The Last Dragon screenshot (Motown/TriStar Pictures)

How you were raised largely dictates how you will turn out as an adult. I have zero science to back this up; nor do I have a link to a white paper from the Atlanta Conference of Negro Problems’ (that was a real thing, by the way) early writings that proves this axiom dating back to the 1870s. Truth is, some shit is just true.

Which is why I’m glad I was raised in a black household. There were things I grew up with and learned that I likely wouldn’t have gotten had I grown up in any other circumstance. Also, you like how I properly used the term axiom?

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Anyway, here are 10 reasons I’m glad I was raised in a black household.

1. I grew up listening to Luther Vandross.

I can’t imagine living in a world where I had to discover the greatness of Luther as an adult and then actively think about all the years I missed out on having that music in my life. As a youth, while I was living with my white mother, we listened to a veritable cornucopia of music, including black music. But in white households, that means Michael Jackson and Jimi Hendrix. My mother also has an affinity for Peaches & Herb—“Reunited,” to be specific.

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But once I moved to live with my pops, I got nonstop Motown, Stax, Luther, Aretha and all the great music that spoke more directly to my soul than ZZ Top and AC/DC—both groups I enjoy, but it’s just ... different. To be fair, my father also had a penchant for Kenny G, and Rod Stewart was never too far. Nobody’s perfect.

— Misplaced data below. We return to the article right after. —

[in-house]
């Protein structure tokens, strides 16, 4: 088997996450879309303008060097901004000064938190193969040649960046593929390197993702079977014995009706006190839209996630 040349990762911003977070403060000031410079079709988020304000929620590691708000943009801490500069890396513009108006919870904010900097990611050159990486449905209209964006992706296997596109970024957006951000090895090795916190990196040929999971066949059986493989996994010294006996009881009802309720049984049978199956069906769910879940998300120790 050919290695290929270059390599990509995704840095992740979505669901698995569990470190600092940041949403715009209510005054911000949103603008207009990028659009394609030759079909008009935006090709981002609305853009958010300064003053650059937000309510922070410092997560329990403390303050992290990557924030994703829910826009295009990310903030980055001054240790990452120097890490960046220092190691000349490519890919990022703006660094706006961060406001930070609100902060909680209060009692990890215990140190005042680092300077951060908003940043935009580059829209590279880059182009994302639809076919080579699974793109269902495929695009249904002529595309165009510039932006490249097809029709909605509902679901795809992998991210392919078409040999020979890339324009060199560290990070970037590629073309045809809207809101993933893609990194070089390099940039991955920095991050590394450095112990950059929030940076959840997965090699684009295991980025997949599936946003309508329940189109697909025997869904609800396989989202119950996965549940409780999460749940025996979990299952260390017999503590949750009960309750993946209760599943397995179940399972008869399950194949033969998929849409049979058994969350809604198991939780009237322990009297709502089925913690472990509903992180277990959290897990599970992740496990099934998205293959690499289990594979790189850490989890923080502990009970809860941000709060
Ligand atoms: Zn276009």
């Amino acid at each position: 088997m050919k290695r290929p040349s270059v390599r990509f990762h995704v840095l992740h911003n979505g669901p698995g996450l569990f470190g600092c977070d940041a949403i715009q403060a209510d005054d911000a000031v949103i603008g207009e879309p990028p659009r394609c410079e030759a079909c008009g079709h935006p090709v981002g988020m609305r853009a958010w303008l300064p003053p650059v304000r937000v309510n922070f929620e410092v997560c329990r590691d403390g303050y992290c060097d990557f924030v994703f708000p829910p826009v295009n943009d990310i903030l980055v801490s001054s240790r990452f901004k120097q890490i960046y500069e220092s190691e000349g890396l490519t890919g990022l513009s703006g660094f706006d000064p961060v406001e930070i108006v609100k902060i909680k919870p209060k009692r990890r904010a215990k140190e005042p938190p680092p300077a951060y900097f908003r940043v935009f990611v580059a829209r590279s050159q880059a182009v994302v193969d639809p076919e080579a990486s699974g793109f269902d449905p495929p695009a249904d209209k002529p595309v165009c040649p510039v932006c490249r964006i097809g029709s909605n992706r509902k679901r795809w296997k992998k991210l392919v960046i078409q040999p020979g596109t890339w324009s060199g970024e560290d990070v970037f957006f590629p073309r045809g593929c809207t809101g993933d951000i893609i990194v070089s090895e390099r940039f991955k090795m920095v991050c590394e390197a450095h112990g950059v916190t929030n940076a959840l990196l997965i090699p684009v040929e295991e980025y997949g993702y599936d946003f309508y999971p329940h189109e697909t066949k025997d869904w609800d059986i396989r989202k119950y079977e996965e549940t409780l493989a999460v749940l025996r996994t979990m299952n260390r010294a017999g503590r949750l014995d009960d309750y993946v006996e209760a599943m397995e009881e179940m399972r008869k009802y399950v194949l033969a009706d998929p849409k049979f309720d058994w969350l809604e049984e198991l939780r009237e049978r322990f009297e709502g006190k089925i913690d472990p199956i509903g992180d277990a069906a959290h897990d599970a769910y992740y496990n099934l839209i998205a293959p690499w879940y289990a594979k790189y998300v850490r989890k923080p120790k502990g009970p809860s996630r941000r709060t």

2. I learned that when you see other people start running, you start running.

I don’t know what “Get the fuck out of Dodge” procedures are taught in other cultures or if any are taught at all. I do know that somewhere along the way, the words “And boy, if you see a group of people running, you run in the same direction and you don’t stop to ask no questions or find out what’s going on until you see 75 to 96 percent of everybody else stop” were passed to me.

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3. I grew up on a significant number of black movies.

IF there was a movie with mostly black people in it, we were watching it. From The Last Dragon to The Wiz. Of course, we watched anything with Eddie Murphy—as did everybody, apparently. Did you know that Coming to America did nearly $300 million in 1988?! But I know who Sho’nuff is, and even though I think the movie is trash, the soundtrack to The Wiz is amazeballs.

4. Seasoning, seasoning everywhere.